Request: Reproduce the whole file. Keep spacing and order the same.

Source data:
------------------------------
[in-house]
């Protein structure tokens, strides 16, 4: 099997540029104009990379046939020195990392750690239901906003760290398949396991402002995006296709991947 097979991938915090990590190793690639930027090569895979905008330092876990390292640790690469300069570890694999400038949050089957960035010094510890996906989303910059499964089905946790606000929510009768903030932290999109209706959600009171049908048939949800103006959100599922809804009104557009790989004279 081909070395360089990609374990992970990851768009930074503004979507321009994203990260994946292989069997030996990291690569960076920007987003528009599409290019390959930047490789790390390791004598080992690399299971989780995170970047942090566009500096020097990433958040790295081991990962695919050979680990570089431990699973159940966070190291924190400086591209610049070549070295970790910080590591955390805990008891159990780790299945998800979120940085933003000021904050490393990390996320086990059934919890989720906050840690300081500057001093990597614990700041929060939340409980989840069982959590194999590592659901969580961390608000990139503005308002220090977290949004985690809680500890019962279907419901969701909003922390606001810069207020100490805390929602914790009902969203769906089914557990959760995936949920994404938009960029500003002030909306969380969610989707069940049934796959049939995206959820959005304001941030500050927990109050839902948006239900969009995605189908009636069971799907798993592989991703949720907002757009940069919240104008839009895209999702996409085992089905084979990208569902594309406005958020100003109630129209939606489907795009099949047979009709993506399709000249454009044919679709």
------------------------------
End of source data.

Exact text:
[in-house]
């Protein structure tokens, strides 16, 4: 099997540029104009990379046939020195990392750690239901906003760290398949396991402002995006296709991947 097979991938915090990590190793690639930027090569895979905008330092876990390292640790690469300069570890694999400038949050089957960035010094510890996906989303910059499964089905946790606000929510009768903030932290999109209706959600009171049908048939949800103006959100599922809804009104557009790989004279 081909070395360089990609374990992970990851768009930074503004979507321009994203990260994946292989069997030996990291690569960076920007987003528009599409290019390959930047490789790390390791004598080992690399299971989780995170970047942090566009500096020097990433958040790295081991990962695919050979680990570089431990699973159940966070190291924190400086591209610049070549070295970790910080590591955390805990008891159990780790299945998800979120940085933003000021904050490393990390996320086990059934919890989720906050840690300081500057001093990597614990700041929060939340409980989840069982959590194999590592659901969580961390608000990139503005308002220090977290949004985690809680500890019962279907419901969701909003922390606001810069207020100490805390929602914790009902969203769906089914557990959760995936949920994404938009960029500003002030909306969380969610989707069940049934796959049939995206959820959005304001941030500050927990109050839902948006239900969009995605189908009636069971799907798993592989991703949720907002757009940069919240104008839009895209999702996409085992089905084979990208569902594309406005958020100003109630129209939606489907795009099949047979009709993506399709000249454009044919679709």